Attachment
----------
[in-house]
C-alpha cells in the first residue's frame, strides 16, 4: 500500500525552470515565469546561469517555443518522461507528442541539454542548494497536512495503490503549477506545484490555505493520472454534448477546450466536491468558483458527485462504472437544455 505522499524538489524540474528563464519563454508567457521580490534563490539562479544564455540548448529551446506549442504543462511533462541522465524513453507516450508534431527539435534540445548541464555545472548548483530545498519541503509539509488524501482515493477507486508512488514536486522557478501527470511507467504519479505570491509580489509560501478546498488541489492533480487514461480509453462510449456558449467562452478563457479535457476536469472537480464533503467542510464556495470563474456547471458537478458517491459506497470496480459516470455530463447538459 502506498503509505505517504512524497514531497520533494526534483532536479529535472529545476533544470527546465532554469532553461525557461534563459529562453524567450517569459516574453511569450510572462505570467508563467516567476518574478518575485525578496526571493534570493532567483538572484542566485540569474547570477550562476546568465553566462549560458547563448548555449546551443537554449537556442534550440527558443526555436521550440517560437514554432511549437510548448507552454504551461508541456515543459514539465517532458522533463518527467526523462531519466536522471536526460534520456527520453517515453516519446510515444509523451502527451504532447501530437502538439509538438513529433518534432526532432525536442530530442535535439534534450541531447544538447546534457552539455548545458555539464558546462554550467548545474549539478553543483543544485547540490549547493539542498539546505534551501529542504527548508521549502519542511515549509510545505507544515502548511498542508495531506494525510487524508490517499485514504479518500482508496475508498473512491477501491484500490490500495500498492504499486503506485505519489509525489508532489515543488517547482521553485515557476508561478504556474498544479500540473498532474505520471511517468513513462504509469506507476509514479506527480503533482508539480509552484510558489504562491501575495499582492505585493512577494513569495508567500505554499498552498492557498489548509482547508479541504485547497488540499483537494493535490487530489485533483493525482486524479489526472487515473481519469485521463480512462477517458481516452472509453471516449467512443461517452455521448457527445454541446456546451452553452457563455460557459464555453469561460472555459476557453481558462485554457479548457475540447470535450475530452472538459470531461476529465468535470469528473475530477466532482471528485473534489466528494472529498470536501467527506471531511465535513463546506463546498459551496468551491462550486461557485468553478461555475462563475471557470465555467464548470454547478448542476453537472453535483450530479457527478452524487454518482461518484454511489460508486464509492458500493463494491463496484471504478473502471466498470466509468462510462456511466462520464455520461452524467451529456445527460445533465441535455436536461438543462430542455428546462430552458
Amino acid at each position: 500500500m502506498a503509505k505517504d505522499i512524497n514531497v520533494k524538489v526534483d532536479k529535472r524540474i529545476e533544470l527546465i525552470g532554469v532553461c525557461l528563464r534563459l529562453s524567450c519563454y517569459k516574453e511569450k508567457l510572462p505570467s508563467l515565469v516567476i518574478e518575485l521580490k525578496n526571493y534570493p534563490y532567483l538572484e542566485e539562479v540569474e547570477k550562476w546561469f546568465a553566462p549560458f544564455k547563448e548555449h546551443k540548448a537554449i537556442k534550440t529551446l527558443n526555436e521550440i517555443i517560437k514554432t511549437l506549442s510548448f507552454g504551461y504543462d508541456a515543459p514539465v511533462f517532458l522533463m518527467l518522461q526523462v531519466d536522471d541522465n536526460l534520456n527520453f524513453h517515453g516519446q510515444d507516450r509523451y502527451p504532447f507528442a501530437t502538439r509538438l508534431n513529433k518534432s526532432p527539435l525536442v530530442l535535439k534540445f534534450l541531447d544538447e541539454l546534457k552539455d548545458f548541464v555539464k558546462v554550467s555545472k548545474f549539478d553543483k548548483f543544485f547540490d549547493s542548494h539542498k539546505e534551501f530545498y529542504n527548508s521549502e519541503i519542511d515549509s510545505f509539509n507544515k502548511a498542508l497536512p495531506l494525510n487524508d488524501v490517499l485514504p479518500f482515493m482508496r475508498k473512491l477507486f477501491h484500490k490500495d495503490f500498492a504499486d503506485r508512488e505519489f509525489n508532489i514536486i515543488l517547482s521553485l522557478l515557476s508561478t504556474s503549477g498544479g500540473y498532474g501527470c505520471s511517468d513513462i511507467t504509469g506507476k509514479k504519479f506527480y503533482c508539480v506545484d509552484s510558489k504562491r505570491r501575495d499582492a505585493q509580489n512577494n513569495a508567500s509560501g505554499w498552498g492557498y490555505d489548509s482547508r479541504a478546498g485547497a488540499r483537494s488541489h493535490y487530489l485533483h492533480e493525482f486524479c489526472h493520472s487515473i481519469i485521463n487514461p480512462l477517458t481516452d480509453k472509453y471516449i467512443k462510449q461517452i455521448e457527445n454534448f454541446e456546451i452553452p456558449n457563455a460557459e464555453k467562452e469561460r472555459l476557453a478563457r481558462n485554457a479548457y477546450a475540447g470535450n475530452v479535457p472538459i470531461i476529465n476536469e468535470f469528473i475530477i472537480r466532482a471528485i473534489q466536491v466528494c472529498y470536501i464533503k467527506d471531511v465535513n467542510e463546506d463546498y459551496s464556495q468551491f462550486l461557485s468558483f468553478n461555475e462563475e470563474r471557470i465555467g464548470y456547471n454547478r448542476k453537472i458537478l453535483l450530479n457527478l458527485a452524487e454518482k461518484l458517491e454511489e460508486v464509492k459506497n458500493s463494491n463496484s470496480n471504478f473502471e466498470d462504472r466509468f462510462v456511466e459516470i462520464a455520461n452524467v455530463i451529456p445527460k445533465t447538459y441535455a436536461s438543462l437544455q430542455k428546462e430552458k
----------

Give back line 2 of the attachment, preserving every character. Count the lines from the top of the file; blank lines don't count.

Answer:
C-alpha cells in the first residue's frame, strides 16, 4: 500500500525552470515565469546561469517555443518522461507528442541539454542548494497536512495503490503549477506545484490555505493520472454534448477546450466536491468558483458527485462504472437544455 505522499524538489524540474528563464519563454508567457521580490534563490539562479544564455540548448529551446506549442504543462511533462541522465524513453507516450508534431527539435534540445548541464555545472548548483530545498519541503509539509488524501482515493477507486508512488514536486522557478501527470511507467504519479505570491509580489509560501478546498488541489492533480487514461480509453462510449456558449467562452478563457479535457476536469472537480464533503467542510464556495470563474456547471458537478458517491459506497470496480459516470455530463447538459 502506498503509505505517504512524497514531497520533494526534483532536479529535472529545476533544470527546465532554469532553461525557461534563459529562453524567450517569459516574453511569450510572462505570467508563467516567476518574478518575485525578496526571493534570493532567483538572484542566485540569474547570477550562476546568465553566462549560458547563448548555449546551443537554449537556442534550440527558443526555436521550440517560437514554432511549437510548448507552454504551461508541456515543459514539465517532458522533463518527467526523462531519466536522471536526460534520456527520453517515453516519446510515444509523451502527451504532447501530437502538439509538438513529433518534432526532432525536442530530442535535439534534450541531447544538447546534457552539455548545458555539464558546462554550467548545474549539478553543483543544485547540490549547493539542498539546505534551501529542504527548508521549502519542511515549509510545505507544515502548511498542508495531506494525510487524508490517499485514504479518500482508496475508498473512491477501491484500490490500495500498492504499486503506485505519489509525489508532489515543488517547482521553485515557476508561478504556474498544479500540473498532474505520471511517468513513462504509469506507476509514479506527480503533482508539480509552484510558489504562491501575495499582492505585493512577494513569495508567500505554499498552498492557498489548509482547508479541504485547497488540499483537494493535490487530489485533483493525482486524479489526472487515473481519469485521463480512462477517458481516452472509453471516449467512443461517452455521448457527445454541446456546451452553452457563455460557459464555453469561460472555459476557453481558462485554457479548457475540447470535450475530452472538459470531461476529465468535470469528473475530477466532482471528485473534489466528494472529498470536501467527506471531511465535513463546506463546498459551496468551491462550486461557485468553478461555475462563475471557470465555467464548470454547478448542476453537472453535483450530479457527478452524487454518482461518484454511489460508486464509492458500493463494491463496484471504478473502471466498470466509468462510462456511466462520464455520461452524467451529456445527460445533465441535455436536461438543462430542455428546462430552458